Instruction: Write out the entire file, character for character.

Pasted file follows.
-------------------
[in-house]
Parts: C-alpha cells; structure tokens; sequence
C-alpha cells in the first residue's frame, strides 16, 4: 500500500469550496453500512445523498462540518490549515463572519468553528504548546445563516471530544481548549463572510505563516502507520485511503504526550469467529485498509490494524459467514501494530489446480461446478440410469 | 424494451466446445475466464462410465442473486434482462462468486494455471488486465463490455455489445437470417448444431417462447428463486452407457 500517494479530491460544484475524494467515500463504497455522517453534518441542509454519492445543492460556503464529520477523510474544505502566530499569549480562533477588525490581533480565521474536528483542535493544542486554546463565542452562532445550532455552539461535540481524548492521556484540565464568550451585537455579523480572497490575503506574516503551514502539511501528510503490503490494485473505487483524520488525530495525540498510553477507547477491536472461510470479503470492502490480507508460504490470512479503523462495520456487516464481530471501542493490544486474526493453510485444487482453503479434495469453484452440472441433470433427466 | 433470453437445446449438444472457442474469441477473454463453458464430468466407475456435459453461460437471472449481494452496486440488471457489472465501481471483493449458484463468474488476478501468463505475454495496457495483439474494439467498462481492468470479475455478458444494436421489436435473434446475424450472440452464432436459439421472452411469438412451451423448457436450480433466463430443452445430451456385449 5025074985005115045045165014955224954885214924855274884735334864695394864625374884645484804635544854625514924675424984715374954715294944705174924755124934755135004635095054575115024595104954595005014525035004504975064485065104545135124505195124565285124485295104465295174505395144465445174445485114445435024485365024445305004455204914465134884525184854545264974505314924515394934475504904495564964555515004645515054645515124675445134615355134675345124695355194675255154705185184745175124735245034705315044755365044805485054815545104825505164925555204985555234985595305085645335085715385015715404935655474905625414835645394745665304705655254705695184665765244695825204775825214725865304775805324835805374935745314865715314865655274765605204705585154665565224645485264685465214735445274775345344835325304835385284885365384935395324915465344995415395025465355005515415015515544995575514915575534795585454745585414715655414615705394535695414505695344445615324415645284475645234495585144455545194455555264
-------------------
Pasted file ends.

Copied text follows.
[in-house]
Parts: C-alpha cells; structure tokens; sequence
C-alpha cells in the first residue's frame, strides 16, 4: 500500500469550496453500512445523498462540518490549515463572519468553528504548546445563516471530544481548549463572510505563516502507520485511503504526550469467529485498509490494524459467514501494530489446480461446478440410469 | 424494451466446445475466464462410465442473486434482462462468486494455471488486465463490455455489445437470417448444431417462447428463486452407457 500517494479530491460544484475524494467515500463504497455522517453534518441542509454519492445543492460556503464529520477523510474544505502566530499569549480562533477588525490581533480565521474536528483542535493544542486554546463565542452562532445550532455552539461535540481524548492521556484540565464568550451585537455579523480572497490575503506574516503551514502539511501528510503490503490494485473505487483524520488525530495525540498510553477507547477491536472461510470479503470492502490480507508460504490470512479503523462495520456487516464481530471501542493490544486474526493453510485444487482453503479434495469453484452440472441433470433427466 | 433470453437445446449438444472457442474469441477473454463453458464430468466407475456435459453461460437471472449481494452496486440488471457489472465501481471483493449458484463468474488476478501468463505475454495496457495483439474494439467498462481492468470479475455478458444494436421489436435473434446475424450472440452464432436459439421472452411469438412451451423448457436450480433466463430443452445430451456385449 5025074985005115045045165014955224954885214924855274884735334864695394864625374884645484804635544854625514924675424984715374954715294944705174924755124934755135004635095054575115024595104954595005014525035004504975064485065104545135124505195124565285124485295104465295174505395144465445174445485114445435024485365024445305004455204914465134884525184854545264974505314924515394934475504904495564964555515004645515054645515124675445134615355134675345124695355194675255154705185184745175124735245034705315044755365044805485054815545104825505164925555204985555234985595305085645335085715385015715404935655474905625414835645394745665304705655254705695184665765244695825204775825214725865304775805324835805374935745314865715314865655274765605204705585154665565224645485264685465214735445274775345344835325304835385284885365384935395324915465344995415395025465355005515415015515544995575514915575534795585454745585414715655414615705394535695414505695344445615324415645284475645234495585144455545194455555264